For generations, the ancestors of the Kalenjin community have met on the hill to pray to God and they believe that any prayer that is held there is answered is bound to be answered.

Martin Gicinga, a Nakuru-based journalist explains how he was once invited to witness a prayer meeting by the elders during a dry spell

“I went to the place wearing just a casual shirt due to the high temperatures but I was shocked to find the elders coming in heavy jackets and even umbrellas. Before we were halfway through, the weather changed and it rained really hard,” says the writer.

Prayers apart, many people who visit the place use it as a picnic site. There are usually several parties hiking to place every weekend and from atop the hill, one is treated to breath-taking panoramic views of Nakuru.

“From the top, you can literally see the whole of Nakuru town and most of the Lake. The view is awesome and worth the walk,” says Racheal Wanjiru a student from Nyeri who is in Nakuru on attachment.

“That is one site I would recommend to any person visiting Nakuru for the first time,” says Racheal.

The hill which is near Barut shopping centre in Barut Ward is considered holy ground by the Myot (Council of Kalenjin elders).

According to the outgoing Member of County Assembly (MCA) for Kapkures ward Hon. Joseph Lang’at, the elders have sent a plea to Deputy President William Ruto to have a shrine put up on Kimenderit Hill for them.

“We held prayers here when the Deputy President HE William Ruto had a case in The Hague and the case was dismissed. Our ancestors have held prayers on top of this hill since time immemorial and we would like to set up a shrine here where we would be offering prayers,” says Hon. Joseph Lang’at.

Meanwhile, take a hike to Mlima Ugali and enjoy the panoramic view from the holy ground.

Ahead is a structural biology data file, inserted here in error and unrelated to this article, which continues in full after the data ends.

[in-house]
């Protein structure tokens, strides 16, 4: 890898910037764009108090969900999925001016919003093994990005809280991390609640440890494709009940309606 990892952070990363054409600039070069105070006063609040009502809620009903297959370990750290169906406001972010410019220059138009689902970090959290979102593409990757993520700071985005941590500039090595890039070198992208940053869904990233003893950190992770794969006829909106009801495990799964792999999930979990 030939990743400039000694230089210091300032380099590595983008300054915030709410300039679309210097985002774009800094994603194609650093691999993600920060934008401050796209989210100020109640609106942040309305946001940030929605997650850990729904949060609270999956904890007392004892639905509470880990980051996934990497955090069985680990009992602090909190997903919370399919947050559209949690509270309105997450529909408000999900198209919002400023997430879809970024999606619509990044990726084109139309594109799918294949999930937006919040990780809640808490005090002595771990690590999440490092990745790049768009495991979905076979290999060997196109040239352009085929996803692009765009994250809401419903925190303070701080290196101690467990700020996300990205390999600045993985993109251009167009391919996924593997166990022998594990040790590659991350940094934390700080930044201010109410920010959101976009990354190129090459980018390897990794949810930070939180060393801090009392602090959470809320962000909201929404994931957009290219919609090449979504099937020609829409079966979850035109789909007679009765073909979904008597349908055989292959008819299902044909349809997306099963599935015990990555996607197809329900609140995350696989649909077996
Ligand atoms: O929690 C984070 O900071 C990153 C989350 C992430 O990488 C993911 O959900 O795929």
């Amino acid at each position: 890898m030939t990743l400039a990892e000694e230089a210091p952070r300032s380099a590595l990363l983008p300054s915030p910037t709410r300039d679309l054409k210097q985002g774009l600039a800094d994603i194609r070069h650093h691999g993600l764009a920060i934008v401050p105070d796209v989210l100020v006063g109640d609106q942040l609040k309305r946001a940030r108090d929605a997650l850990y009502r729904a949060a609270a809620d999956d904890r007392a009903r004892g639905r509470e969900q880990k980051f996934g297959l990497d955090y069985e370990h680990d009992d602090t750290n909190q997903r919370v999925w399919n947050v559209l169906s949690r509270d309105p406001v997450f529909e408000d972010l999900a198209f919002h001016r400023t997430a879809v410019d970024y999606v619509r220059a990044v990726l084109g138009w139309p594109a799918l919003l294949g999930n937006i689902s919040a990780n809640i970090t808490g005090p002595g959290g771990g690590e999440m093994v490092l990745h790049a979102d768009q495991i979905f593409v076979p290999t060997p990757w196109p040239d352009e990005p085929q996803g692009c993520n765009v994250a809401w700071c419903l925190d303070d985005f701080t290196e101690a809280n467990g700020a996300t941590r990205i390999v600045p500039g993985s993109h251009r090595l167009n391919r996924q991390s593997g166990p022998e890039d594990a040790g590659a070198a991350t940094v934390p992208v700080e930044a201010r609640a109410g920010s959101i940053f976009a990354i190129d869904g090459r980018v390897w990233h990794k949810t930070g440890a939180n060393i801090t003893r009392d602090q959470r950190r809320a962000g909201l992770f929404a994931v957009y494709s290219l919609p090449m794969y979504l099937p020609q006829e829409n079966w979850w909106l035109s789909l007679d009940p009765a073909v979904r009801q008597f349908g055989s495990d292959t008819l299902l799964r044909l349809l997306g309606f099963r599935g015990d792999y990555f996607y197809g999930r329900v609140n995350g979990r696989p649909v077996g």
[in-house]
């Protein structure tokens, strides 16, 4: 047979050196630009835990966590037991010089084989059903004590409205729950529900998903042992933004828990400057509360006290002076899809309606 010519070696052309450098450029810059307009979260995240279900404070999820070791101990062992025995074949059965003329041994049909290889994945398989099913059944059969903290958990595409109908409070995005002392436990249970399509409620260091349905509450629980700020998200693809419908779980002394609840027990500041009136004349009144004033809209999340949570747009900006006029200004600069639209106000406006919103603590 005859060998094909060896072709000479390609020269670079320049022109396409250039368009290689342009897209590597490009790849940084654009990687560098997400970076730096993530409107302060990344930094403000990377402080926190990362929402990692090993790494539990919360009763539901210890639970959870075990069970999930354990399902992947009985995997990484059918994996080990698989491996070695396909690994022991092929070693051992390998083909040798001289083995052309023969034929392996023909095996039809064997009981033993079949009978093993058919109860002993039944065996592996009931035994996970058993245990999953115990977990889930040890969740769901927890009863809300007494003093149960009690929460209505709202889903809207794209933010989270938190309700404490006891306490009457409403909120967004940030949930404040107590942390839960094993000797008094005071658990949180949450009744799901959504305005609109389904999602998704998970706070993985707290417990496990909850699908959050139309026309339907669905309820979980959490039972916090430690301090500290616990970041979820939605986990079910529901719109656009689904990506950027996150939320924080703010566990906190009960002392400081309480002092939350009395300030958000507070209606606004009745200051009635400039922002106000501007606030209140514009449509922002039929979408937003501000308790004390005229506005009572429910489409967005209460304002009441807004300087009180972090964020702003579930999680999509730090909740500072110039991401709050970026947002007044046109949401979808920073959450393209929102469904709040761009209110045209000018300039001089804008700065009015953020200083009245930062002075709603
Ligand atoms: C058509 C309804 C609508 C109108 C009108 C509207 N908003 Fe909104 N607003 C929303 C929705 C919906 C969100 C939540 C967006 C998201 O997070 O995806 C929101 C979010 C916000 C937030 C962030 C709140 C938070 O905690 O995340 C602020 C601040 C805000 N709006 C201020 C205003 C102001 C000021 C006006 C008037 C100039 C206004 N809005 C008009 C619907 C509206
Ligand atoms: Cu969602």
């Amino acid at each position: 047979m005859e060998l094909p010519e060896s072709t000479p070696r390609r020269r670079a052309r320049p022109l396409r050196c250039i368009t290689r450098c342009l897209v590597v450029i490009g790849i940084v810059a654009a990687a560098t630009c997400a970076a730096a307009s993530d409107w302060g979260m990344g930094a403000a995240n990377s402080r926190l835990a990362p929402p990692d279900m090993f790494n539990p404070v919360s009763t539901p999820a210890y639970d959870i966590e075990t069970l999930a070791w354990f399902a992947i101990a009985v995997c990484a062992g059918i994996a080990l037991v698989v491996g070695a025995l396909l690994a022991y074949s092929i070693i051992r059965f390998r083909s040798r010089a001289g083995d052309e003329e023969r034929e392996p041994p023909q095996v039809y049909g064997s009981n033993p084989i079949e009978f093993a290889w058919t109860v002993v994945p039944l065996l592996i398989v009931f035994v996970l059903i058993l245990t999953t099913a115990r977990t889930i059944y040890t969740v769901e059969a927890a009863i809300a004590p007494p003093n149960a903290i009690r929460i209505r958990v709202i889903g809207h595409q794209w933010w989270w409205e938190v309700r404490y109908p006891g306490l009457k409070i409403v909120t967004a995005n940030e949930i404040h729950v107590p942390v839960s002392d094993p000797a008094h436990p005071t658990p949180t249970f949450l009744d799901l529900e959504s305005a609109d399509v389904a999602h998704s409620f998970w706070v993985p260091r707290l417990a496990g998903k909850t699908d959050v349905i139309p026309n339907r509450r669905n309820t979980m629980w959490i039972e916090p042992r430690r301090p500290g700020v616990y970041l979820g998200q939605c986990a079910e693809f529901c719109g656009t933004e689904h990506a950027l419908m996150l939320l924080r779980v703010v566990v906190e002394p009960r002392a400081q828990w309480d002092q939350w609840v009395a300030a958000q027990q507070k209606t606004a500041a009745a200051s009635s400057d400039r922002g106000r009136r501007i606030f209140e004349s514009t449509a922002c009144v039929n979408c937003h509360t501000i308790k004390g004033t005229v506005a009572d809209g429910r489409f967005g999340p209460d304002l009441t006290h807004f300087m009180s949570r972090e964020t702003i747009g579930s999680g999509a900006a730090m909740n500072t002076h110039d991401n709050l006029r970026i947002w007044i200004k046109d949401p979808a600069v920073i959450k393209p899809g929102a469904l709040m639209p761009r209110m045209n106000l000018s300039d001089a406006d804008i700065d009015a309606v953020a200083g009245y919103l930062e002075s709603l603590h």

Nakuru knls Library Offers Life Skills to the Youth

KNLS Nakuru Library

When Nakuru based blogger Joseph Ngugi heard about the free sign language classes being offered at Kenya National Library Nakuru branch, he was among the first to register. Two months down the line, he can comfortably communicate with people with hearing disabilities even as he continues to take the lessons.

“As a blogger, I have always wanted to train others how to do it. Being unable to communicate with the hearing impaired has always been a big letdown as I have a few friends with this disability. However after these lessons am able to share with my friends and I hope I’ll soon be able to hold a blogging workshop specifically for the deaf,” says Ngugi.

Ngugi is among the thousands who continue to benefit from the various programs offered at the ultra-modern library in Nakuru Town. Apart from the sign language classes, he has also attended several practical skills training sessions and workshops at the Library.

For Gad Moseti, now an accountant in Thika town, the Library was his second home and were it not for the facility, he may not have achieved his dream of becoming an accountant.